Ayurveda is, in many ways, a common sense approach to life. We all know we should keep warm in winter, so ritucharya like covering the feet, wearing warm clothes, and drinking warm beverages during this time of year make perfect sense. But with diet it can be a little different. The idea that there’s a best time to eat a beet, or that certain foods are warming, might seem foreign to many of us. This is reflective of how, over generations, our relationship with the natural world has shifted. We’ve become increasingly disconnected from nature, and by extension, the food we eat. But eating seasonally is how we’ve eaten during the majority of our evolution as a species. With that in mind, Ayurveda is perhaps less about reeducation and more about remembering. Many people find that adopting an Ayruvedic lifestyle makes them feel more awake, more alive, and just, well, happier. Of course, there are many reasons for this, not the least being that adopting an Ayurvedic lifestyle is like coming home to a wisdom that is already present deep inside of you. So, the next time you eat a beet in the winter, taste, let your body and your heart remember, and enjoy.

raw beets with tops before steaming.

Steamed Beets & Sweet Potatoes With Tahini Sauce (Vegan, Gluten-Free)

Serves: 4

Prep Time: 10 minutes

Cook Time: 45 minutes

Total Time: 55 minutes

 

Ingredients

2 medium sized beets, scrubbed, trimmed, and quartered

2 sweet potatoes or yams, scrubbed and quartered (I used Japanese sweet potatoes)

cooked brown rice 

For the tahini:

  • 1 cup sesame seeds
  • 1 clove garlic, peeled
  • 1/2 teaspoon sea or pink Himalayan salt
  • 1 teaspoon ground cumin
  • 3 Tablespoons extra-virgin olive oil
  • 1/2 cup filtered water
  • 1/4 cup freshly squeezed lemon juice

For the garnish (optional):

  • zest of half an orange

Directions

  1. In a pot with a steamer basket, warm a few inches of water until steaming. Place the cut beets and sweet potatoes into the pot, cover, lower the heat to maintain a gentle steam, and cook for 30-45 minutes, until the vegetables can be easily pierced with a thin-bladed knife.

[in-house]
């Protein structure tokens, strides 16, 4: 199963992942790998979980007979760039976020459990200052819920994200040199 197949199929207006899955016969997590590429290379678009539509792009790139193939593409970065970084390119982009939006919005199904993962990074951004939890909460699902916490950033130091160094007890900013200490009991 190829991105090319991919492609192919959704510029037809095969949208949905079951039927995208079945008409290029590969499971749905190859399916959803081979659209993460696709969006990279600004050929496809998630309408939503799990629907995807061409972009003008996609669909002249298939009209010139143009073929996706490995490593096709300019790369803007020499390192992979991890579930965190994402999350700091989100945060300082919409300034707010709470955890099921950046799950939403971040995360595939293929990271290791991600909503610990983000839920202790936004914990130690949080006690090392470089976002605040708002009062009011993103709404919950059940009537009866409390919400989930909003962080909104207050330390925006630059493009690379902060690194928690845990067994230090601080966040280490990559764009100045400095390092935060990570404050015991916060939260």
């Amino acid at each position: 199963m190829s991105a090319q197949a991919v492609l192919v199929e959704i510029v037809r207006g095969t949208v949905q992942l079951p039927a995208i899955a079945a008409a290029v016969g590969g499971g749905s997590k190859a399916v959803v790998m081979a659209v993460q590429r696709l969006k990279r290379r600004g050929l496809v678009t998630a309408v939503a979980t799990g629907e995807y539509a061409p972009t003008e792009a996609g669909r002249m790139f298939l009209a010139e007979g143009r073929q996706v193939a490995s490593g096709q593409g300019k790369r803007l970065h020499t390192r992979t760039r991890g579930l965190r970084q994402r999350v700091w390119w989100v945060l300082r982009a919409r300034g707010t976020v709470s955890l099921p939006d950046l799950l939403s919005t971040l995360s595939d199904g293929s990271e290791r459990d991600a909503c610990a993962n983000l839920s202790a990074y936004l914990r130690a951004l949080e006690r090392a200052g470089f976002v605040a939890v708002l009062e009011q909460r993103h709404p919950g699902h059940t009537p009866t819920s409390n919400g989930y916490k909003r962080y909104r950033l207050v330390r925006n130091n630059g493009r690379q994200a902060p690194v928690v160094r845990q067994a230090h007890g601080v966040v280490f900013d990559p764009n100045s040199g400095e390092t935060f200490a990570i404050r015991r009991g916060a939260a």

2. While the root vegetables are cooking, make the tahini sauce: use a food processor to grind the sesame seeds into a crumbly, mealy texture (this should take around 3 minutes). Add the garlic, salt, and cumin and mix again. Slowly add the olive oil, scraping down the side of the bowl as necessary. The mixture will be very thick.
  3. Add the lemon juice, followed by the water, and process until you reach a creamy consistency. Taste, adjust the seasoning, and add more water if you’d like a thinner sauce.
  4. After the beets and sweet potatoes have cooled, peel them, if desired, and plate them atop the brown rice. Add a dollop or some drizzles of tahini, garnish with orange zest (if using), and serve warm.

 

Additional Cooking Notes

  • Any type of sesame seeds—hulled, unhulled, raw, toasted, or sprouted—work here but each will create varying flavors and textures.
  • If you’d like a nuttier, less bitter flavor, toast the sesame seeds for 5 minutes over medium heat, until lightly colored and fragrant, before making the tahini sauce.
  • Use tahini sauce within a day. The steamed beets and sweet potatoes can be kept in an airtight container in the refrigerator for up to 3 days.  

 

 

 

Photos by Shiraz Leyva

 

Articles published by Basmati.com are no substitute for medical advice. Please consult your health care provider before beginning any new regimen. For more information, please visit our disclaimer page here.